The Thunder Bay Art Gallery launched Ode’imin - Art Experiences for the Young at Heart, a free and accessible guided tour and workshop series for Indigenous seniors and older adults, on Jan. 14.
“It’s an initiative to create excitement and support gallery visits and workshops by Indigenous seniors in our community,” says Betty Carpick, public programming coordinator at the Thunder Bay Art Gallery. “We’ll be doing some of the work at the gallery and we’ll also visit people off site as well. The idea behind it is to strengthen ties within the community and to build relationships and have some fun, because art making is a joyful experience. We’ll be making things and having conversations about the art, so it’s very much a sharing.”
Carpick says Ode’imin means strawberry or heart berry in Anishinabemowin. The strawberry carries many teachings through its use as a food and medicine in Indigenous culture.
“We like the idea of the strawberry,” Carpick says. “So we’re kind of playing on that idea of making kind of heartfelt and authentic experiences.”
Carpick says the goal is to work with organizations in the city that are already working with Indigenous seniors.
“So we’re relying on those partnerships to build this program,” Carpick says. “We’re hoping that Fort William First Nation and the City of Thunder Bay and others will work with us to enhance these experiences.”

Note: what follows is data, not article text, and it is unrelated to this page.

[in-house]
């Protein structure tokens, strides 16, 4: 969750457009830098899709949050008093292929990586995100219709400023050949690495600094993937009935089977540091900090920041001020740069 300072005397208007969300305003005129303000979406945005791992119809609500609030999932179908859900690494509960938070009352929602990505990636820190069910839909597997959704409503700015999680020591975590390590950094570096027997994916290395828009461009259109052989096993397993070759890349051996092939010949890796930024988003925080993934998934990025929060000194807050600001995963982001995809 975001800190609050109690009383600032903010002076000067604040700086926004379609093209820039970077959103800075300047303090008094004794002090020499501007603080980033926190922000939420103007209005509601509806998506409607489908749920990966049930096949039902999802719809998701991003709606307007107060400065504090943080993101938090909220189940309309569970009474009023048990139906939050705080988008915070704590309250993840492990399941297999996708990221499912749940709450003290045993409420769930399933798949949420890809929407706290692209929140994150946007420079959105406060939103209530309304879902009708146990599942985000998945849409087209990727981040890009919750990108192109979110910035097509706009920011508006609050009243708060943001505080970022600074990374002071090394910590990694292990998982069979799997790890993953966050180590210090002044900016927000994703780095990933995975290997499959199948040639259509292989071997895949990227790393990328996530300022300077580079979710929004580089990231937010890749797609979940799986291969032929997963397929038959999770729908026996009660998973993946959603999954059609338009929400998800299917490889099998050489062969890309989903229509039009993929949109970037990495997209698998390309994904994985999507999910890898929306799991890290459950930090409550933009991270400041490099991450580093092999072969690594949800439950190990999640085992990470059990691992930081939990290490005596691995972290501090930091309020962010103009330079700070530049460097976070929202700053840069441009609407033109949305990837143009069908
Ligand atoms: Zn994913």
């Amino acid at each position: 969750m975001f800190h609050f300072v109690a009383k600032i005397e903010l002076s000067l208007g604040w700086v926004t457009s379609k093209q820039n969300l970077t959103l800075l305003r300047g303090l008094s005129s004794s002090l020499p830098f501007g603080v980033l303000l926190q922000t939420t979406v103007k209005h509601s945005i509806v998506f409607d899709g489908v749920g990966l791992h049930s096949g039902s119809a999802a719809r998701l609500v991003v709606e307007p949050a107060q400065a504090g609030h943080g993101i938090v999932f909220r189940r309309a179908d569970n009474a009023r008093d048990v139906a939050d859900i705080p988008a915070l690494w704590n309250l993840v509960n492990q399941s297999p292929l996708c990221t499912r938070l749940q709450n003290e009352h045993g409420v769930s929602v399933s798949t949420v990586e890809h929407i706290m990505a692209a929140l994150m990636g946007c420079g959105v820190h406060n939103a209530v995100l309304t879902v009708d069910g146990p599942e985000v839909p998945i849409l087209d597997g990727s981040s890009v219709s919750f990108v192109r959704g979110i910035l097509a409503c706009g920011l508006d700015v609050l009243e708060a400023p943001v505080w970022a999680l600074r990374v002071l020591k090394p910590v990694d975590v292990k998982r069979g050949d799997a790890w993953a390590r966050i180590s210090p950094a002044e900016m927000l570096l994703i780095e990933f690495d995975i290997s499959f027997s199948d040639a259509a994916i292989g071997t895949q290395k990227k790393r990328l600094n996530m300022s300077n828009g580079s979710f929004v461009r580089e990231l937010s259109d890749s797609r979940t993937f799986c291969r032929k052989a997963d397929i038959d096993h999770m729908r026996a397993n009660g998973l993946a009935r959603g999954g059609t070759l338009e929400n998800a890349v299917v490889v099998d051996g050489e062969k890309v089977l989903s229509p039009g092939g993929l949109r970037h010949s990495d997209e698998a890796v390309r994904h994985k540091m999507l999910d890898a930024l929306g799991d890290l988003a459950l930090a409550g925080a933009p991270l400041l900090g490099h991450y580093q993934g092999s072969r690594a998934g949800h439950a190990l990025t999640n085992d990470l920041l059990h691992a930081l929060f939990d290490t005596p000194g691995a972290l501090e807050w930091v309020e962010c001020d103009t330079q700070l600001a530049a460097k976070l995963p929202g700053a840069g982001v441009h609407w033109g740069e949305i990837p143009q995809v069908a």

Sharon Godwin, director of Thunder Bay Art Gallery, says the Thunder Bay Art Gallery values those connections within the community.
“Wonderful stories about the art can emerge when Elders are able to visit the exhibitions,” Godwin says. “Creating opportunities for older adults to share those memories and experience new things is at the heart of this program. We hope community groups will participate in this special opportunity.”
The Ode’imin series is scheduled to run from January to the end of March through funding from the Ontario Ministry for Seniors and Accessibility.
“We’ll be offering guided tours of the current exhibits and then the art will be tied to the themes of the exhibits,” Carpick says. “It’s all integrated and it’s all intended to be accessible in terms of ability and as well to be sort of a gentle way to appreciate art and to listen to each other.”
Carpcik says there has been a good response to the Ode’imin series so far.
“Everyone is excited,” Carpick says. “They think it’s great.”
The Thunder Bay Art Gallery currently has two exhibitions on display, the Benjamin Chee Chee: Life and Legacy which is on until Feb. 23 and the North Now: Northern Ontario Juried Exhibition, which is on display until Feb. 15.
“(Chee Chee) is really known for his iconic Canadian Geese,” Carpick says. “(The North Now exhibition features) emerging and established artists working in all different media. The Thunder Bay Art Gallery’s focus is on contemporary Indigenous artworks plus the artworks of people from northwestern Ontario.”
Caitlyn Bird, the Ode’imin assistant mentee, looks forward to working with the Indigenous seniors during the Ode’imin series.
“Especially with Indigenous Elders, we hold them in high regard and we treat them with respect,” Bird says. “So I’m really honoured to be able to provide this opportunity for them and to engage and learn from them.”